Delhi Lahore Comparison Essay

An Indian in a post-Partition world.

[Text and photos by Aanchal Malhotra]

Lahore was wild today. The sky had suddenly turned dark and it felt like late evening though it was barely noon. Rain poured hard against my window pane. But before the unexpected arrival of the clouds my morning had been spent exploring the beautiful Wazir Khan Mosque with a friend. We parked our car outside the Dilli Darwaza and walked through the grand gateway that pointed to my beloved city of Delhi.

The glorious sunshine of the subcontinent poured over us. As we walked to the mosque a strange feeling of déjà vu possessed me, like I’d been down these lanes before, the narrow uneven roads and dusty path. But though I hadn’t, they welcomed me all the same as if I were an old friend. The classically carved wooden jharokas of the old city wished me a good morning and the splendidly painted tiles of the mosque’s entrance invited me in.

When I explored my feelings of familiarity with the old city, what struck me most was that for the brief two weeks of my visit to Pakistan, Lahore had embedded itself into the place in my heart that was typically occupied by Delhi. This happened so suddenly that I almost didn’t even feel it. But it was only when I began to remember the streets and smells of Delhi, that I realized I didn’t miss it as much. In some ways, I was already in it.

I didn’t feel the same homesickness that I felt the majority of the year being away at university. On the contrary, I felt completely as though I knew this city, I understood it, I could speak to it. Its streets were alive with the same history that the streets of Delhi were, its monuments boasted of the same civilizations, its government buildings and old bazaars structurally felt the same. Strange as it was to think this way, it felt like an appropriate homecoming to a place I’d never been before.

I say this for a number of reasons. I have often wondered if it is possible to really know a place – a city, a country, a home – before one has even been there. Whether it is possible to really understand it, relate to it, all through stories and anecdotes. I have wondered whether one can feel its spirit only through narrated memories. I would have to say it is indeed possible to have unraveled the essence of it, as becoming physically acquainted with Lahore proved.

I was born in Delhi. I lived there my whole life until I moved to Canada for university eight years ago, which is where I really fell in love with Delhi. Through my memories, I explored its history, its culture, the colour of its sun, the crowds on its streets and the vibrancy of its life. In my recollections, I found solace, and in that distance from the city of my birth, I cultivated a relationship with it.

Paralleling this, my grandparents did the same with their respective cities of birth. I can trace their histories to Pakistan – from the North-West Frontier to Lahore to Malakwal. Pakistan is their land. It is their soil, their childhood, their families and their earliest memories. Pakistan is all of that. A powerful bond develops with the place where one is born and no matter where you live in life or what you become, no matter what passport you hold or what accent you acquire, that place never leaves you. It finds a way to seep deep into your heart and remain there. You must never forget the place where you came from, my dadi always says, because a part of that soil stays with you forever.

For the past year now, I have immersed myself in their stories and memories of Pakistan. I have come to revel in conversations that begin with, ‘Pakistan ki mitti’ or ‘humaare Pakistan mein…’ because these are the small, minute details of my grandparents’ childhoods, these are the banalities with which their ancestral homes were constructed.

Only in Pakistan can we find the shy smile of my dadi’s mother. Only in Pakistan can we find the story of the separation of my dada’s parents for a few months (during the Partition) due to his father’s work. Only in Pakistan can we find the enterprising nature of my nana’s father and the origins of the infamous ghara in which lassi is still made every Sunday, brought to Amristar from Lahore by my nana’s mother. Only in Pakistan can we find the school that my nani went to as a child and the large Punjab Bank that stood as a landmark near her home.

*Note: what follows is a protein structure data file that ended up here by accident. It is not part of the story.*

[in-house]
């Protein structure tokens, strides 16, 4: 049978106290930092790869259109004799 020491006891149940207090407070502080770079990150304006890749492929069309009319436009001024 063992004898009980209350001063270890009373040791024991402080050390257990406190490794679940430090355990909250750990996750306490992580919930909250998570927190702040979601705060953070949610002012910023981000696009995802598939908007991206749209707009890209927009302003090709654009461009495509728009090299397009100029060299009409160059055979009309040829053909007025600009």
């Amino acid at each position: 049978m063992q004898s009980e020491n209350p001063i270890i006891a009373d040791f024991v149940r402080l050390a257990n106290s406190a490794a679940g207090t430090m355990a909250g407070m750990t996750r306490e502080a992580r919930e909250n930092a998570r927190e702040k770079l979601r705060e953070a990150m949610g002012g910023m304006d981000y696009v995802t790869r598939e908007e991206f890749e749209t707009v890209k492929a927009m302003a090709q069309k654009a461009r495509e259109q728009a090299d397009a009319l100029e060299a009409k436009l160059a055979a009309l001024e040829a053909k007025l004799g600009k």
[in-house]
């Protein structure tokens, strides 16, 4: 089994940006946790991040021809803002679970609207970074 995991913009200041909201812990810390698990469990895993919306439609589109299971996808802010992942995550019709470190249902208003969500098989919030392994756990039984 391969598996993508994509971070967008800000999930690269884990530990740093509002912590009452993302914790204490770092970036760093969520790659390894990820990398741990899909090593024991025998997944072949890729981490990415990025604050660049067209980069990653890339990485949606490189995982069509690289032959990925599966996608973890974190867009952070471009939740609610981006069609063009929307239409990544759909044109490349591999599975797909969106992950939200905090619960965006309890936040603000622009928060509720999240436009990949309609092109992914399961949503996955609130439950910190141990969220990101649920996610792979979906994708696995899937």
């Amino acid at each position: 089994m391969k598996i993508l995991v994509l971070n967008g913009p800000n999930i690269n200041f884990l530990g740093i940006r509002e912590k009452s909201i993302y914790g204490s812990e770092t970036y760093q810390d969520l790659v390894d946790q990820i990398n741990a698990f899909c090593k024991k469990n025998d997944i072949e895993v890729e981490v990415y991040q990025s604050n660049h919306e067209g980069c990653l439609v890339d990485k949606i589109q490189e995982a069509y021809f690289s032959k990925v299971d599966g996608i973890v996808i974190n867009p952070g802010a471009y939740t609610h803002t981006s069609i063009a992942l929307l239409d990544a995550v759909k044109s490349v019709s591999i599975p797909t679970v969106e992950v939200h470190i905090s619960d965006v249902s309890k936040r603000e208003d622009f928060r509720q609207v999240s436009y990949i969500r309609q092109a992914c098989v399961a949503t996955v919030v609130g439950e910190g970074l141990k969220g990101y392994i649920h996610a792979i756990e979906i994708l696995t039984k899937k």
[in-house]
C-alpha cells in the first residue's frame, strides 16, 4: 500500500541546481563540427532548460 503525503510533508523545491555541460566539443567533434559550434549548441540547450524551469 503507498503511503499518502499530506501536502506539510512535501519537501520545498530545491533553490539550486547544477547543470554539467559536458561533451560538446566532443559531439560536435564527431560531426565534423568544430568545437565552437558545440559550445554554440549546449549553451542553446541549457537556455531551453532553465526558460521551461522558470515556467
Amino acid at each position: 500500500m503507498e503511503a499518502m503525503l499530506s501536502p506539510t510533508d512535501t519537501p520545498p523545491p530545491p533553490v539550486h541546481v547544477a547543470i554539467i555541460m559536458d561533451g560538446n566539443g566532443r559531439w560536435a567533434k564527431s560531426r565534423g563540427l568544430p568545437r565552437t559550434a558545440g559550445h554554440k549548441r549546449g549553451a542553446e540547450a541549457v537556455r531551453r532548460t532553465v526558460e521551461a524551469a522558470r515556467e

On hearing their stories, hearing them speak so lovingly about the country of their birth, my heart would be filled with joy. I would feel a kind of proxy-belonging to the country, as though I too, had a right to discover it. I could see the streets when they described them, I could feel the taste of the fruits that grew around their house, and I could hear the laughter of their siblings as they ran through the fields of their villages.

It came then, as no surprise that I was so at ease when I finally visited Pakistan. What had I been expecting?

To be completely honest, a place not much different than India, or at least Delhi. I had read somewhere once that Lahore and Delhi were twin cities of the subcontinent. I feel now that this label should be made official, as the two cities are near identical. The Mall Road of Lahore is reminiscent in places of Lodhi Road in Delhi; the Badshahi Mosque, a similar yet grander version of the Jama Masjid; the Lahore Fort restored beautifully to match its likeness in Delhi’s Red Fort; Anarkali bazaar is easily comparable to Chandni Chowk and the maze of alleyways of the walled city of Lahore are almost undistinguishable from those of Shahjahanabad, the walled city in Delhi. Apart from that, one can find many Delhiites in Lahore and many, many Lahoris in Delhi.

So as I sat by the window and stared out at the rain falling on the lush green lawns of the Lahore Gymkhana, I contemplated on my experience in Pakistan. It was my thesis research that brought me here, ‘Remnants of a Separation’ — a project that is attempting to narrate the history of the Partition of India through its material remains. A project that allowed me to search for the possessions people took with them when they left their homes on either side of the border.

It was a project that studied the division of Hindustan into India, Pakistan and Bangladesh through the objects that survived the test of time. It also explored the people of the subcontinent, their preoccupations, their perception of this historic event and the consequences of it on their lives. It was a project that allowed me to work closely with a wonderful and niche organization called ‘The Citizens Archive of Pakistan’ that dealt with the recording of oral traditions, histories, memories and experiences of Pakistanis.

I had not once, during the course of these research interviews with various people, felt out of place. It was quite the contrary, actually. I felt welcome and the hospitality of Lahoris warmed me. No matter what part of the city I was in, from Misri Shah to Defence, the generosity of the people was unparalleled. I had gotten used to it, this temporarily lifestyle in Pakistan.